Does oxygen use during general anesthesia cause an artifact in magnetic resonance images?
H. Volkan Acar 1 * , Hasan Yiğit, Fatoş Korkulu, Ayşegül Ceyhan, Pınar Nercis Koşar, Bayazit Dikmen
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1 Ankara Eğitim ve Araştırma Hastanesi Anestezi Kliniği, Ankara, Turkey* Corresponding Author


Objectives: In this study our aim was to compare possible effects of two different oxygen concentrations (100% vs. 50%) on hyperintense signal abnormality (HSA) in pediatric patients undergoing cranial magnetic resonance imaging (MRI) under sevoflurane anesthesia.
Materials and methods: Thirty pediatric patients undergoing cranial MRI were studied. Sevoflurane was used for induction and maintenance of anesthesia with an MR-compatible anesthesia machine. Patients, whose airway patency was maintained with laryngeal mask, were divided randomly in two groups. 100% oxygen and 50% oxygen/50% nitrous oxide was used for maintenance of anesthesia in Group I and II, respectively. FLAIR sequence images were analyzed by a radiologist who was unaware of the groups and were evaluated for HSA in 11 different brain regions in cerebrospinal fluid neighborhood. A three-point scale was used for evaluation.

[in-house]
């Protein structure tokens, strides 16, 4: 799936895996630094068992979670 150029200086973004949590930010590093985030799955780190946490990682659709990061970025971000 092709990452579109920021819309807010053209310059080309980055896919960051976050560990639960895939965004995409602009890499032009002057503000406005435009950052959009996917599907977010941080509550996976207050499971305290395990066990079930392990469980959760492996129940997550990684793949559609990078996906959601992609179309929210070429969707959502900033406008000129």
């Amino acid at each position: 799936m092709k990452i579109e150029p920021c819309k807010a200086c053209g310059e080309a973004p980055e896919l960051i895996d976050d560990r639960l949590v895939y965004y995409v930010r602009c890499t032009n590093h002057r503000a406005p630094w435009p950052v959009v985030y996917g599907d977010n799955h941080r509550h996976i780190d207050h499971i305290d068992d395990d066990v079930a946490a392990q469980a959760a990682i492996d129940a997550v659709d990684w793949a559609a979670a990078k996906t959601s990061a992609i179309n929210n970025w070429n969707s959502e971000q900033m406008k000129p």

Results: HSA was seen in all study patients at least in one brain region. However, no significant difference was obtained between two groups in almost all brain regions (p>0.05).
Conclusions: Use of oxygen in pediatric patients undergoing cranial MRI under sevoflurane anesthesia caused a low grade HSA. However, concentration of oxygen had no significant effect on the severity of HSA.


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Article Type: Research Article

J Clin Exp Invest, 2012, Volume 3, Issue 4, 477-482

Publication date: 13 Dec 2012

Article Views: 2311

Article Downloads: 1132

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